Other sources said Golez may have been referring to Colonel Jake Malajacan, a key planner in the 1986 coup plot against Ferdinand Marcos, the suppression of which helped trigger the "People Power" revolt that toppled the late dictator. Malajacan was later a strategist in the 1987-89 series of coup attempts against president Corazon Aquino.

Like Ms Aquino in February 1986, President Gloria Macapagal-Arroyo rose to the presidency via "People Power" in January 2001.

Jailed for his role in the bloody 1989 coup attempt against Ms Aquino, Malajacan was released in 1992 and reinstated in 1995. He was appointed chief of the counter-intelligence unit of the Intelligence Service of the Armed Forces (ISAFP) in 1998 before he became a senior military aide to then defense secretary Orlando Mercado.

Malajacan sparked a controversy last year when he was promoted to brigadier general ahead of many other senior colonels. The promotion became the subject of a manifesto published by a group of concerned military officers in the INQUIRER.

When Estrada was ousted in January, Malajacan was reported to have gone on AWOL (absent without leave). "But that charge was questionable," said an army officer, a classmate of Malajacan's at the Philippine Military Academy, who asked not to be identified.

Rumors on Malajacan's alleged involvement in the training of an armed group first surfaced in late August. The rumors were dismissed by Philippine Army chief Lieutenant General Jaime de los Santos as "baseless and nothing but rumors".

"Colonel Malajacan has just been given a new assignment. He is okay," De los Santos told the day before Malajacan left for his new assignment at the army's Third Division in the western island of Panay. tried to get Malajacan's comment but has received no reply at the time of this writing.

In a news conference Wednesday, Golez said the UPLF underwent paramilitary training in the town of Angat in Bulacan province, to the north of Manila, two months ago and made it first public appearance when the Sandiganbayan anti-graft court began the trial of opening of Estrada for plunder.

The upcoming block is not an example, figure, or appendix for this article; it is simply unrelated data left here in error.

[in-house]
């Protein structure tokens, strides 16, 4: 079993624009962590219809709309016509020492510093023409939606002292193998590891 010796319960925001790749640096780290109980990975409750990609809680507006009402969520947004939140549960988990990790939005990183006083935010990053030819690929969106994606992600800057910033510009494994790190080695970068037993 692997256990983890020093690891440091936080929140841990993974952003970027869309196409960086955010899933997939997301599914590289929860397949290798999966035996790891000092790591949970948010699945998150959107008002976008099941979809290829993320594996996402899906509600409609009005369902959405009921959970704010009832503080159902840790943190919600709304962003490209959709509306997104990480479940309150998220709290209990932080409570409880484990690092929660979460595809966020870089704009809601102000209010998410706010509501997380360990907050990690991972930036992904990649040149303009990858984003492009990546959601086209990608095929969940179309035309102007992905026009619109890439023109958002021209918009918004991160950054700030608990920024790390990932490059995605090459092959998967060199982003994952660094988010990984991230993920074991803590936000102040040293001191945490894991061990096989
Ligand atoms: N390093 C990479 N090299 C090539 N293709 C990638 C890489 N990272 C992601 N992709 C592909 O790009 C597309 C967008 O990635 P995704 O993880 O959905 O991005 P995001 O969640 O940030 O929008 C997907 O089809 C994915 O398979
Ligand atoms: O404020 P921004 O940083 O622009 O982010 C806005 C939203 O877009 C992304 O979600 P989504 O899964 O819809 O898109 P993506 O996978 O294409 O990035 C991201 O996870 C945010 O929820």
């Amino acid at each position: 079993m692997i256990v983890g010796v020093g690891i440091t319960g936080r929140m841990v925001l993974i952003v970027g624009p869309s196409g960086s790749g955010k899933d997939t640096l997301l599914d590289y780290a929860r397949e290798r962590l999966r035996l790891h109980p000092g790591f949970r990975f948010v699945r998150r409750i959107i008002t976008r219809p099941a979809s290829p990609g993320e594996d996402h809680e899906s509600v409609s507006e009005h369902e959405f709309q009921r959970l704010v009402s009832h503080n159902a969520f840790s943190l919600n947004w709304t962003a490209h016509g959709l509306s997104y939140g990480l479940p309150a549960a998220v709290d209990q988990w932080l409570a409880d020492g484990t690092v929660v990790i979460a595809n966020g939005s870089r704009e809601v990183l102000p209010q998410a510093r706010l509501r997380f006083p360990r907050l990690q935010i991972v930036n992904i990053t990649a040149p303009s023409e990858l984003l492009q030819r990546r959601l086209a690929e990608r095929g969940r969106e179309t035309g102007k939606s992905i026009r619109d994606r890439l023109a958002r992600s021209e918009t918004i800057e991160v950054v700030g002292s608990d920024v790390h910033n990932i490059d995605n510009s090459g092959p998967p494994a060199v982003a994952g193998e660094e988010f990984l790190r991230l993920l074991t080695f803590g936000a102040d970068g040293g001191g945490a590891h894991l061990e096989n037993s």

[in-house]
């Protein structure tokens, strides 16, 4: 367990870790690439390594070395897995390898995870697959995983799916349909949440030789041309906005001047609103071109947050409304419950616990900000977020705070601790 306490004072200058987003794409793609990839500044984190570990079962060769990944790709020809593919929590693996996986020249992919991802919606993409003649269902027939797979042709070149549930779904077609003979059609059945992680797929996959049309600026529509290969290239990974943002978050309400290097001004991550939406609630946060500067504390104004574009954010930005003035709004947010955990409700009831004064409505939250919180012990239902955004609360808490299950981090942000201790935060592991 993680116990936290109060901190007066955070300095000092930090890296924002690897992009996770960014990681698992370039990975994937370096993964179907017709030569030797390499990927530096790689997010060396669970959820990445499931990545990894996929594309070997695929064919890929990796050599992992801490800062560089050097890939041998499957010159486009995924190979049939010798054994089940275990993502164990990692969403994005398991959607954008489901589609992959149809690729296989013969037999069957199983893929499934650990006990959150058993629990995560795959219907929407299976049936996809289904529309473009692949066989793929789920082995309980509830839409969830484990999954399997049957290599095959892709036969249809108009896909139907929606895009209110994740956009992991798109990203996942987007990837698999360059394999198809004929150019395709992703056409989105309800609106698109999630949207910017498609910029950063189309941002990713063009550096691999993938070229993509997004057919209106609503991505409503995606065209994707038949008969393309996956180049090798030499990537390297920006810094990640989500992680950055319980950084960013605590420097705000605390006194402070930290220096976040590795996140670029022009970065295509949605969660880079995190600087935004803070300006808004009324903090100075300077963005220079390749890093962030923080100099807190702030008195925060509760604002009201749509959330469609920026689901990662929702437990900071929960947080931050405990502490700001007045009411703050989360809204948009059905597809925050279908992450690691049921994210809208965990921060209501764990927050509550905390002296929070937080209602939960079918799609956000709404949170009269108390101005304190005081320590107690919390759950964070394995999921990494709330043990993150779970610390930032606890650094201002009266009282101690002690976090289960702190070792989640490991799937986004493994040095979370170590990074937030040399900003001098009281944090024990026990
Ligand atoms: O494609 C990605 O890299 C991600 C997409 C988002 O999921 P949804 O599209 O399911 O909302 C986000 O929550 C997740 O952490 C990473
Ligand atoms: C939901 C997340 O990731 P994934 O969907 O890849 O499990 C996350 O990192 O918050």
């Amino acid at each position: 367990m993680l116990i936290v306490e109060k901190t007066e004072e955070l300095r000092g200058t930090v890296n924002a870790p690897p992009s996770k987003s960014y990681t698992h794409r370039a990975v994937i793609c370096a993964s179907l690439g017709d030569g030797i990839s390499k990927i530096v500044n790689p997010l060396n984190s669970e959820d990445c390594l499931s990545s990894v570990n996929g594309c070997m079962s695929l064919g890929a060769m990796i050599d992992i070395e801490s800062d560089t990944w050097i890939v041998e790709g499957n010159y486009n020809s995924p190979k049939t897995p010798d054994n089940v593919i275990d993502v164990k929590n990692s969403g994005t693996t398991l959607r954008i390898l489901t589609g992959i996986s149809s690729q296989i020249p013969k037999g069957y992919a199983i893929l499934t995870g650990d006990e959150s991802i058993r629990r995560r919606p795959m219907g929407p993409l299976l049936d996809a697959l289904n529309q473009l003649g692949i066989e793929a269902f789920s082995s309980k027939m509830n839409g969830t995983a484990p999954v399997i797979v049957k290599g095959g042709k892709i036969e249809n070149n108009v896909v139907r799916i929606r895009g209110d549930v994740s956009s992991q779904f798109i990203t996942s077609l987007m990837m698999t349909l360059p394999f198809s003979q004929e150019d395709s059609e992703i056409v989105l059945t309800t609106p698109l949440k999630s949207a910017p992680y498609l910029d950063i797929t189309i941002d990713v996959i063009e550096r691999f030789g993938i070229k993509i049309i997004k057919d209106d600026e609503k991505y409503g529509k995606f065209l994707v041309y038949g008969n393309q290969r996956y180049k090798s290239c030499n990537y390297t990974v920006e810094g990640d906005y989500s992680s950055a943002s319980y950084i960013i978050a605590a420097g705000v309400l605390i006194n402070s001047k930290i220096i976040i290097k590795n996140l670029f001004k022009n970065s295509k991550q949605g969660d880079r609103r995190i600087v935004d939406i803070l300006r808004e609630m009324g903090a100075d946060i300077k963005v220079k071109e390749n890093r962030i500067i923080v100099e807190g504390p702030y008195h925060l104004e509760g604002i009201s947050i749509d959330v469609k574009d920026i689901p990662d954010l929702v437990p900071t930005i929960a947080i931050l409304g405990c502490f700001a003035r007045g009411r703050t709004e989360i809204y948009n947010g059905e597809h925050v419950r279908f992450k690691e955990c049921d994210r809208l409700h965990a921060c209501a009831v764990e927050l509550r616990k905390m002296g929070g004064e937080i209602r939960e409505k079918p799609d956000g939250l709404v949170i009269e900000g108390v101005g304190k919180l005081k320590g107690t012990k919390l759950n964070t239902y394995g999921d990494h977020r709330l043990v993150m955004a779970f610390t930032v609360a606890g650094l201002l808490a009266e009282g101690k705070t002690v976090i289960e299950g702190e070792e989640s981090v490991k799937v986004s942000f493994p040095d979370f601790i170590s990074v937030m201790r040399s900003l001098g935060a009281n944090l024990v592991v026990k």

Golez said authorities learned of the group's training from the members "who bragged about it".

"We checked (on) them immediately," the National Security Adviser said. "They might try to propagandize their existence and project …bigness."

The UPLF has 50 to less than 100 members, Golez said, adding that its members come mostly from among poor residents of Metro Manila.

Thousands of Metro Manila's poor calling for Estrada's return to the presidency had stormed the palace gates on May 1st in what was the most serious mass action against President Gloria Macapagal-Arroyo.

Bush: 'I don't have anthrax'Posted: 12:38 PM (Manila Time) | October 24, 2001
WASHINGTON -- US President George W. Bush on Tuesday twice declared "I don't have anthrax" but declined to say whether he had been tested for the disease after some of it was discovered at a White House remote mail facility.
Bush also expressed confidence that the West Wing, site of his Oval Office, had not been contaminated, telling reporters: "I am confident when I come to work tomorrow that I'll be safe."

Bush: ‘I don't have anthrax'
Posted: 12:38 PM (Manila Time) | October 24, 2001By Agence France-Presse

WASHINGTON -- US President George W. Bush on Tuesday twice declared "I don't have anthrax" but declined to say whether he had been tested for the disease after some of it was discovered at a White House remote mail facility.

Bush also expressed confidence that the West Wing, site of his Oval Office, had not been contaminated, telling reporters: "I am confident when I come to work tomorrow that I'll be safe."

Asked whether the authors of September 11 terror strikes on the United States were to blame for a spate of anthrax-laced letters, he replied: "It wouldn't surprise me that they're involved with this, but I have no direct evidence."

Earlier, anthrax was found Tuesday at a military facility which sorts mail for the White House, as tests confirmed two mail workers died of the disease and a possible new case of its most virulent form emerged.

White House spokesman Ari Fleischer revealed anthrax spores had been detected at the base, the latest government building hit in a spate of germ warfare mailings that also have targeted media groups, by hidden enemies described by US officials as "terrorists."

"It was found on what is called a 'slitter' which is a mechanical device that opens the mail. It was not found on any mail itself," Fleischer said.

Employees at the base, which Fleischer identified only as "miles away from the White House" were being screened and offered antibiotics.